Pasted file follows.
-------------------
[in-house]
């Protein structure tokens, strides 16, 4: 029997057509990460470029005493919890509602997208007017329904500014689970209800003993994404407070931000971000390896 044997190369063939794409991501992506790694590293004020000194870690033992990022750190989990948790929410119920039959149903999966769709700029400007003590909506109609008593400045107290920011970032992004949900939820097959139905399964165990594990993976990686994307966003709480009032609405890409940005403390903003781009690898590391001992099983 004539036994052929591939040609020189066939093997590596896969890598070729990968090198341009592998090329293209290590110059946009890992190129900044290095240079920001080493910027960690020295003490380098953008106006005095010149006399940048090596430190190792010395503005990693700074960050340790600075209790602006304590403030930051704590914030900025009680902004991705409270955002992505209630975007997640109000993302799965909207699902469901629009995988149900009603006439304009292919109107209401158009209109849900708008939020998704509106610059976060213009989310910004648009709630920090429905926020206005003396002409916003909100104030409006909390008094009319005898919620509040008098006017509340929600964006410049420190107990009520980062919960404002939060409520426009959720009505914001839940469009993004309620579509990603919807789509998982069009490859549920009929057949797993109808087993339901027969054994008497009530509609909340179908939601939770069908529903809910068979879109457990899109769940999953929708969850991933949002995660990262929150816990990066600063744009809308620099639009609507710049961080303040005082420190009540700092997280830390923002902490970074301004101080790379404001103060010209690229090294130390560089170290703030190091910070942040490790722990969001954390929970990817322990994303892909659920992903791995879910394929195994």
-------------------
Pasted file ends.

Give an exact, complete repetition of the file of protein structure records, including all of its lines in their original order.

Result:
[in-house]
């Protein structure tokens, strides 16, 4: 029997057509990460470029005493919890509602997208007017329904500014689970209800003993994404407070931000971000390896 044997190369063939794409991501992506790694590293004020000194870690033992990022750190989990948790929410119920039959149903999966769709700029400007003590909506109609008593400045107290920011970032992004949900939820097959139905399964165990594990993976990686994307966003709480009032609405890409940005403390903003781009690898590391001992099983 004539036994052929591939040609020189066939093997590596896969890598070729990968090198341009592998090329293209290590110059946009890992190129900044290095240079920001080493910027960690020295003490380098953008106006005095010149006399940048090596430190190792010395503005990693700074960050340790600075209790602006304590403030930051704590914030900025009680902004991705409270955002992505209630975007997640109000993302799965909207699902469901629009995988149900009603006439304009292919109107209401158009209109849900708008939020998704509106610059976060213009989310910004648009709630920090429905926020206005003396002409916003909100104030409006909390008094009319005898919620509040008098006017509340929600964006410049420190107990009520980062919960404002939060409520426009959720009505914001839940469009993004309620579509990603919807789509998982069009490859549920009929057949797993109808087993339901027969054994008497009530509609909340179908939601939770069908529903809910068979879109457990899109769940999953929708969850991933949002995660990262929150816990990066600063744009809308620099639009609507710049961080303040005082420190009540700092997280830390923002902490970074301004101080790379404001103060010209690229090294130390560089170290703030190091910070942040490790722990969001954390929970990817322990994303892909659920992903791995879910394929195994």